For many years, women were encouraged to perform monthly self-exams of their breasts, using their fingers to search for lumps that might be cancerous. Recent guidelines from the American Cancer Society (ACS) no longer recommend routine physical examination of the breast—either by a physician or the woman herself—as an effective breast cancer screening method. Instead, the ACS recommends that women rely primarily on regular mammogram screenings for early breast cancer detection, while also being aware of how their breasts normally look and feel so they can report any changes to their health care provider.
If you discover a lump in your breast or armpit area, it doesn’t necessarily mean you have cancer. In fact, there are quite a few common breast conditions that can cause cysts or other lumplike growths, and the vast majority of breast lump tissue that’s tested turns out to be benign (noncancerous). Even so, you should alert your doctor whenever you discover a lump in your breast.
It’s also important to consider that the symptoms of some forms of breast cancer don’t include lumps at all, so you’ll want to be aware of and on the lookout for symptoms that might indicate breast cancer.
What is the typical size and texture of a breast cancer lump?
In the early stages, most breast cancer lumps are too small to be detected by touch. In some cases, it’s possible to feel a breast cancer lump when it’s about a half-inch in diameter. But the ability to feel a lump can depend a great deal on where in the breast it’s located, the size of a woman’s breast, the density of her breast tissue and other factors. Generally, breast cancer lumps tend to feel hard, firm and solid, and they have irregular edges. However, it’s important to remember that some breast cancer lumps can be soft and smooth to the touch, so you should consult with your doctor whenever you feel a lump in your breast or armpit.
Do breast cancer lumps hurt?
Most breast cancer lumps don’t cause pain when you touch them. However, a malignancy in the breast can cause pain, discomfort and swelling in surrounding tissues.
Periodic breast pain is not unusual. In fact, many women experience changes in their breast tissue throughout their normal hormonal cycles, especially during the week that immediately precedes a menstrual period. During menstruation, it’s also common for both breasts to feel sore, tender or swollen. As long as your symptoms go away within a few days, you don’t need to be alarmed. However, if you experience sudden, severe breast pain or pain that persists for more than a few weeks, you should visit your doctor for a medical evaluation.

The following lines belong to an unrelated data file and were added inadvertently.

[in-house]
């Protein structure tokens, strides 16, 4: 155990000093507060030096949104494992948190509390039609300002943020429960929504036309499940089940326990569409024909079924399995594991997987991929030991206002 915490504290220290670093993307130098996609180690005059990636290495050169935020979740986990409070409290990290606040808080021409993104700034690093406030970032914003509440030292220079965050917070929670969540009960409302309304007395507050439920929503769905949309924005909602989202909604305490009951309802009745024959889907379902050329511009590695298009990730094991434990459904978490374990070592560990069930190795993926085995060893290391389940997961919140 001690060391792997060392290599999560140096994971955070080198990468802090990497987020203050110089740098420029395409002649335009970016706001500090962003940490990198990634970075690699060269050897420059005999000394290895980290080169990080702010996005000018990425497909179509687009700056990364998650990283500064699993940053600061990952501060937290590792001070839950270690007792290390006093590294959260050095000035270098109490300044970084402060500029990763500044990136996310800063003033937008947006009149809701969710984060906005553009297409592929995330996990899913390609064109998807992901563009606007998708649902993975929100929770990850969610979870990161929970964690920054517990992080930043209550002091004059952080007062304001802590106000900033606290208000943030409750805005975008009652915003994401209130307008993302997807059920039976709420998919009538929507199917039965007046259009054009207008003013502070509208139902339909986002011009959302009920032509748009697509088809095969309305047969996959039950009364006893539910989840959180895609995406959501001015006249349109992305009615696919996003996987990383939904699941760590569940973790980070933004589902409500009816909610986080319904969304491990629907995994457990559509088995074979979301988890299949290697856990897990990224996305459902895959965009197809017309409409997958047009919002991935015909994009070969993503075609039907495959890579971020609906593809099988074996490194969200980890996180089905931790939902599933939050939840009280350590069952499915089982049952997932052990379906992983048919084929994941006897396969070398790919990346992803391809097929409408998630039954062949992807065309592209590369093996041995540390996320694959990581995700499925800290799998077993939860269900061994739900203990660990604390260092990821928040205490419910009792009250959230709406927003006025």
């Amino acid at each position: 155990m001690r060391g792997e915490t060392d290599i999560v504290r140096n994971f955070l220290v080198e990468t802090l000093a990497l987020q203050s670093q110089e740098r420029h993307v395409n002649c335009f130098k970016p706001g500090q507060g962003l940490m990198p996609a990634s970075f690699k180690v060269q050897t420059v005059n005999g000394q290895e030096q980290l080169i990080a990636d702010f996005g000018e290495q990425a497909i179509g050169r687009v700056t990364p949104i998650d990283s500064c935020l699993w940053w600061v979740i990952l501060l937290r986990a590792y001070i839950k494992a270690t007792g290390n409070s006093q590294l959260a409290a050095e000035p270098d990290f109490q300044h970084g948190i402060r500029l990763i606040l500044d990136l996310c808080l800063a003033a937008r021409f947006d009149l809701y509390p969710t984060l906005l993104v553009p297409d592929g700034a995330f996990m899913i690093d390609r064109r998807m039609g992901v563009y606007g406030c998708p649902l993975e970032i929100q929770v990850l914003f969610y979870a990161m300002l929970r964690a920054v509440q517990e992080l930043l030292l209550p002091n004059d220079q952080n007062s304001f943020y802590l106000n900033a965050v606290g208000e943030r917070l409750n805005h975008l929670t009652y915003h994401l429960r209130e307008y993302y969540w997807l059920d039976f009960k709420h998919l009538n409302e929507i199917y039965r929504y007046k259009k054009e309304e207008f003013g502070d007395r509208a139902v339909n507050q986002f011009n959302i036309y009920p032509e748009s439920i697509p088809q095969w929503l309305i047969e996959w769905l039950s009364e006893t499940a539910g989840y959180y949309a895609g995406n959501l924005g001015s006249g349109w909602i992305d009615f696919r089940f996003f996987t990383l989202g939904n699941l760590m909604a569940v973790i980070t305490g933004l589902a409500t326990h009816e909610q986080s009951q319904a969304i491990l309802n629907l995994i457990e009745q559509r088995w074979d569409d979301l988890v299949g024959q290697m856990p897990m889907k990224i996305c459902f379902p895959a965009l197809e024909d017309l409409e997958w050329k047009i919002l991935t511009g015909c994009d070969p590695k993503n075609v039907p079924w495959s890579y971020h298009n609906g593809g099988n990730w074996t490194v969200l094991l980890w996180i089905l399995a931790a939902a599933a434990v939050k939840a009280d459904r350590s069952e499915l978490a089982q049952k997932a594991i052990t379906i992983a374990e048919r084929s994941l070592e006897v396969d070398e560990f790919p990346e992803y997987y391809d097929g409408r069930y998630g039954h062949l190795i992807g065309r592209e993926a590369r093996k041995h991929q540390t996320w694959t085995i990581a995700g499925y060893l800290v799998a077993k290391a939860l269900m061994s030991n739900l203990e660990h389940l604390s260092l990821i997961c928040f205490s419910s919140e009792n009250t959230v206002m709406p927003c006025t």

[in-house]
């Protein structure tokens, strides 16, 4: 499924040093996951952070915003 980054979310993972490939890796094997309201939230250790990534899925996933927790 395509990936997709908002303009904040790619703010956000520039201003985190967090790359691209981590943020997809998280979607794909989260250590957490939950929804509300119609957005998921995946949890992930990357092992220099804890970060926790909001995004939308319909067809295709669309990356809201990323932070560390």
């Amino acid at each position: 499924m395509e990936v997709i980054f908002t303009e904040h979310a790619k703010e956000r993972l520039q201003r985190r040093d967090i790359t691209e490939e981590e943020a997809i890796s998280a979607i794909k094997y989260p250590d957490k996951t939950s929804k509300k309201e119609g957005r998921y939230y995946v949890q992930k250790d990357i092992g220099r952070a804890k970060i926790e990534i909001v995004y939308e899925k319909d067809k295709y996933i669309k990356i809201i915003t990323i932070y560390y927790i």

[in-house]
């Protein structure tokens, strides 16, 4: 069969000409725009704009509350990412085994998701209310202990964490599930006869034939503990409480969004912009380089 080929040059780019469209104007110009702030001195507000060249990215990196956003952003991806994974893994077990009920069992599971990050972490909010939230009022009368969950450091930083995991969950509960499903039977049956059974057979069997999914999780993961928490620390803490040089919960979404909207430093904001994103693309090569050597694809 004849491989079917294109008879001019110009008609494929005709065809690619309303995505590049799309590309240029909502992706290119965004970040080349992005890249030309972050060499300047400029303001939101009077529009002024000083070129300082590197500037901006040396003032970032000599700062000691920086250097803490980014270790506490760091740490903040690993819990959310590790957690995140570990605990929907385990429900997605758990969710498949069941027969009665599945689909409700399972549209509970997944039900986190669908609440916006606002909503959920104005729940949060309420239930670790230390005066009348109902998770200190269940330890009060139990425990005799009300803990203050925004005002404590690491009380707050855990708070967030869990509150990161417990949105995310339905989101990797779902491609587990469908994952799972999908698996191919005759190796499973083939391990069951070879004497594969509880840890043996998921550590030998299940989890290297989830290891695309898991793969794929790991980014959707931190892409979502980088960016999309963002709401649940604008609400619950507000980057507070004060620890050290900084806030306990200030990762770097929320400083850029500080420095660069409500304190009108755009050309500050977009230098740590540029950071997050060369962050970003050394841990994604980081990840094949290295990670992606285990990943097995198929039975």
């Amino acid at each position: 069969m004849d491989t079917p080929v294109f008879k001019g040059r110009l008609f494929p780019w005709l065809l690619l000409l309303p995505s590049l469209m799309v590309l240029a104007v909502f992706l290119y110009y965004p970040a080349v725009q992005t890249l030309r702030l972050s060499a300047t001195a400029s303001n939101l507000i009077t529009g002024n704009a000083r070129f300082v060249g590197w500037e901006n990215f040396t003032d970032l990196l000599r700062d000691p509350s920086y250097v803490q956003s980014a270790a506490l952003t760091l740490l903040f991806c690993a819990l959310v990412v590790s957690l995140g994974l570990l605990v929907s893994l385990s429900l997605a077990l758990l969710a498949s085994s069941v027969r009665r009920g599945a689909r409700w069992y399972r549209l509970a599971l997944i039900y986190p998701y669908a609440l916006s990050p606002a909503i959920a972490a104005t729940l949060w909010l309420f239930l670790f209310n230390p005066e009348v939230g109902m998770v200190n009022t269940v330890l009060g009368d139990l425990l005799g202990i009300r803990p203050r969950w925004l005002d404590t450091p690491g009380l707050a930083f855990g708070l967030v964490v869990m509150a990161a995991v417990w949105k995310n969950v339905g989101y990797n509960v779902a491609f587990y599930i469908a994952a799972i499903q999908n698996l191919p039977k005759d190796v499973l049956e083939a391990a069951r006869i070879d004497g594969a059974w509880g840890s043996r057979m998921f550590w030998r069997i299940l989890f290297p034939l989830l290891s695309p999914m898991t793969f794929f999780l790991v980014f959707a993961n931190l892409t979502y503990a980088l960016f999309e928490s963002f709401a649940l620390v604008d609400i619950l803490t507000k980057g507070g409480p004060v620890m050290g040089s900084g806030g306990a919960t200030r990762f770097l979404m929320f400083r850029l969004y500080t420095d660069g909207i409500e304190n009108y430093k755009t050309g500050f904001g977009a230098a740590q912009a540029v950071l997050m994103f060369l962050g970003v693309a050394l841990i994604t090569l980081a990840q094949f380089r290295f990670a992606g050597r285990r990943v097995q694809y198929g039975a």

Do breast cancer lumps move?
Cancerous breast tumors tend to be fixed in place, but there are exceptions. So it’s always a good idea to check with your health care provider when you discover a breast lump.
Can breast cancer lumps be felt in an armpit?
A lump that’s found in an armpit is likely to indicate swelling of a lymph node, and such swelling is sometimes the result of breast cancer that’s spreading (metastasizing). This type of lump can also be found around the collarbone when a patient has breast cancer.
Can you have breast cancer without a lump?
Yes. Not only are many breast cancer lumps undetectable to the touch, but there’s a type of malignancy called inflammatory breast cancer (IBC) that often causes no tumor at all. The symptoms result from cancer cells blocking lymph vessels in the skin, a condition that leads to breast inflammation and symptoms such as redness and swelling. Fortunately, IBC is a rare form of breast cancer, accounting for only 1% to 5% of all breast cancers.
What does breast cancer look like?
Perhaps more important than checking your breasts for lumps is keeping an eye out for changes in the appearance of your breasts and reporting any worrisome symptoms to your doctor. Here are some of the symptoms that may indicate breast cancer, although they can also be signs of other common breast conditions: